The May 2018 report of the United Nations International Children’s Emergency Fund summarizes that six of the Sustainable Development Goals: poverty; health; education; gender equality; youth unemployment; and ending violence can be positively impacted by well-designed family-focused policies. The family, as the elementary social unit, will inevitably influence the progress of the societies in which they are part.

        In addition, the United Nations Office on Drugs and Crime found, through the Strengthening Families Programme introduced in Central America and the Caribbean, scientific evidence proving the effectiveness of targeting and adolescents to prevent drug abuse, crime and other high-risk behaviours in youth. This programme was initiated in Panama in low and middle-class families. It contributes to the ongoing effort in the fields of drug prevention, HIV/AIDS, and crime amongst the juvenile population through the participation of the family as a fundamental unit in prevention. The United Nations International Children’s Emergency Fund report also agrees that the family should not be underestimated in its role as an enabling agent in achieving the Sustainable Development Goals.

        It is within a safe family environment that a child receives the physical and emotional nurturing necessary to withstand the challenging events of life. This smallest component of every society is where a bulk of unpaid domestic work is performed, as well as the support and care of children, the disabled and the elderly. It is up to the provision of public services, infrastructure, and social protection policies, as well as civil society, to ensure a satisfactory infrastructure is in place in all countries to support the future’s most precious asset.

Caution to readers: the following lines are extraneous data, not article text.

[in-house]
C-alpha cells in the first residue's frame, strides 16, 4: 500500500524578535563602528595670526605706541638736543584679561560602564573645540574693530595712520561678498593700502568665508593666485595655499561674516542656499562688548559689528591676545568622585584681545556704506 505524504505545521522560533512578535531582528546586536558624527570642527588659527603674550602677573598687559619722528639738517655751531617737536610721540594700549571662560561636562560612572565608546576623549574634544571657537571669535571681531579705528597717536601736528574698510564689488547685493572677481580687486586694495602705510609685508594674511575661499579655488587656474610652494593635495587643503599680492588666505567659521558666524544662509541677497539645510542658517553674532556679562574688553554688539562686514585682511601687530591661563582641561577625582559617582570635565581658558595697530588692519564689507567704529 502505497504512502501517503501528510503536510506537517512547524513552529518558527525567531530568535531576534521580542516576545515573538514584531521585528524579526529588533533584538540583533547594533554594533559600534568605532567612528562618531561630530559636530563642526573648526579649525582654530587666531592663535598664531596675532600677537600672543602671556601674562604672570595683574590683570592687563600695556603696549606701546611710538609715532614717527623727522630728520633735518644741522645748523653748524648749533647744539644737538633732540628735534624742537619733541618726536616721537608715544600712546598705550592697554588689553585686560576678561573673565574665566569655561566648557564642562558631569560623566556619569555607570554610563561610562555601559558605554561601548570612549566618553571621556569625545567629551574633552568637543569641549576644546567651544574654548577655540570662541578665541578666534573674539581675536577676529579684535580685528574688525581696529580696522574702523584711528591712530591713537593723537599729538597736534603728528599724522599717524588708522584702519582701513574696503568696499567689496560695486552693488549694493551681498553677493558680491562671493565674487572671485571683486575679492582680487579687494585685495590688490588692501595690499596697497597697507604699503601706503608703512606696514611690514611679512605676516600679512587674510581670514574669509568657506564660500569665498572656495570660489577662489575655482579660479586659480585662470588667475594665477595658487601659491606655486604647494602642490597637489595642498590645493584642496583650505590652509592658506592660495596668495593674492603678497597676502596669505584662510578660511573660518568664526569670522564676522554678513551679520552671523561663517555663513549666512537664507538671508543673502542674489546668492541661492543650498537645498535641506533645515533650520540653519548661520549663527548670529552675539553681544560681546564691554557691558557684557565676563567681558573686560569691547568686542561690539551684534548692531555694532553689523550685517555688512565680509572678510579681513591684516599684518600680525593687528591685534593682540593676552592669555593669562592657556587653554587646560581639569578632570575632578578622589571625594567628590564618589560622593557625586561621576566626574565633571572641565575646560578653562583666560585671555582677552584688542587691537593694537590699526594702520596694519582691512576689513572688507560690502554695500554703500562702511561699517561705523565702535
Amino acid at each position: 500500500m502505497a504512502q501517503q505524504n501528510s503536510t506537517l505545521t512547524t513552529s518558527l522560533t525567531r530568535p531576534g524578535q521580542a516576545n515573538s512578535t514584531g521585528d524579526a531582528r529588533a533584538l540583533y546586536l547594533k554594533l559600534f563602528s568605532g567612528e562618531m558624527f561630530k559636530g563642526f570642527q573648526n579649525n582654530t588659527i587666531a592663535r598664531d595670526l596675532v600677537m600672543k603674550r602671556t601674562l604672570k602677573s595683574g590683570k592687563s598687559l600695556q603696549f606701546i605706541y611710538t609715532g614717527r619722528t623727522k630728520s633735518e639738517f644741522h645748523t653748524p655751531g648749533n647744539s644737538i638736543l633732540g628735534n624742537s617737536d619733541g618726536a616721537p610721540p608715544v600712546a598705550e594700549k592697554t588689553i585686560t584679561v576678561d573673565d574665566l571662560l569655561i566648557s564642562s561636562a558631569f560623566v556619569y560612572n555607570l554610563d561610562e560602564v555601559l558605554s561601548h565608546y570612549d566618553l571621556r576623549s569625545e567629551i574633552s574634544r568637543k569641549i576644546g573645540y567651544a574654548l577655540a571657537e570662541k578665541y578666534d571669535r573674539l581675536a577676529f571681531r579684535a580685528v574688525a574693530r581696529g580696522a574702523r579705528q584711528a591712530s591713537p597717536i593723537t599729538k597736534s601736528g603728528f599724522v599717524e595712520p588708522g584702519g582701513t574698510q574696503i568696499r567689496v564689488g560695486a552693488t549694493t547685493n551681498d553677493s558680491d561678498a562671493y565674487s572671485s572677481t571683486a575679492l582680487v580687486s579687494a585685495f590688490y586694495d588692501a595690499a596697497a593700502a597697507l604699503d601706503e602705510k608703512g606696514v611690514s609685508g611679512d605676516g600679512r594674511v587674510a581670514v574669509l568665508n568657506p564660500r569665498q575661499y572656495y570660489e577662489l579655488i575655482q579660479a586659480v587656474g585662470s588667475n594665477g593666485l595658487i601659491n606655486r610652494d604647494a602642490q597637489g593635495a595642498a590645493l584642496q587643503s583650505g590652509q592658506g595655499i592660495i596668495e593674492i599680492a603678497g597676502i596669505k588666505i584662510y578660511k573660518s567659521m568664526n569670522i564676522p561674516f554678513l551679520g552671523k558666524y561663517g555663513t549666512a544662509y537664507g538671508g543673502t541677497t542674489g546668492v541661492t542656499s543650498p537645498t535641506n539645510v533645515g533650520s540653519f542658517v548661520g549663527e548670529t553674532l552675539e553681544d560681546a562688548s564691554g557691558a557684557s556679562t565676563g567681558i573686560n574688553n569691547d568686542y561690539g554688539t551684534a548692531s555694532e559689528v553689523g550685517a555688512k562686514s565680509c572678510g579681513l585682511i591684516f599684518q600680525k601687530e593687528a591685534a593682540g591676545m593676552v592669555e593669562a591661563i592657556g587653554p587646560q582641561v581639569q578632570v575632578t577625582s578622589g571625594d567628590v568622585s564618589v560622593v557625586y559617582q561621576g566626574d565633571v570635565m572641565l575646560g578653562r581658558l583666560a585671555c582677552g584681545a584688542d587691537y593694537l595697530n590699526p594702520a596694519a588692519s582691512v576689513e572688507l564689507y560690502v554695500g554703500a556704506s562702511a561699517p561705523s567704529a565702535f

Women face difficult or dangerous situations worldwide and are often unable to see beyond the daily survival and safety of their families and themselves. National and international programs for social protection, as well as efforts from civil society and non-governmental organizations, offer support and provide resources for women to aspire further than their immediate barriers.

        In addition, young women have a vital role to play. As stated in the context of Security Council Resolution 1325, they need a place at the decision-making table to ensure that the needs of all women and girls are being addressed in policymaking. According to United Nations Women, when women are included in decisions, there is a 35 percent increase in the probability of that resolve lasting at least 15 years.

Non-governmental organizations occupy a privileged position as mediators between governments providing social protections and those that benefit from them. They provide programs fostering health, education and leadership aspirations, which guide women and girls to take responsibility for transformation in their families, communities and eventually ownership of the goals of the United Nations. In his address to the United Nations General Assembly on 4 April 2016, Secretary-General Antonio Guterres mentioned that the world spends much more energy and resources managing crises than preventing them. Investing resources into the family will go a long way in supporting a culture of prevention.

We the undersigned, encourage governments and those in civil society to invest funds and collaborate with non-governmental organizations on the ground to implement social protection efforts. Through strong commitment, communication, and collaboration between local governments and non-governmental organizations, the family can be valued as a lifeline for efficient and effective development. With such recognition, the empowerment of women and girls and gender equality can be realized.

Read statement published by Economic and Social Council here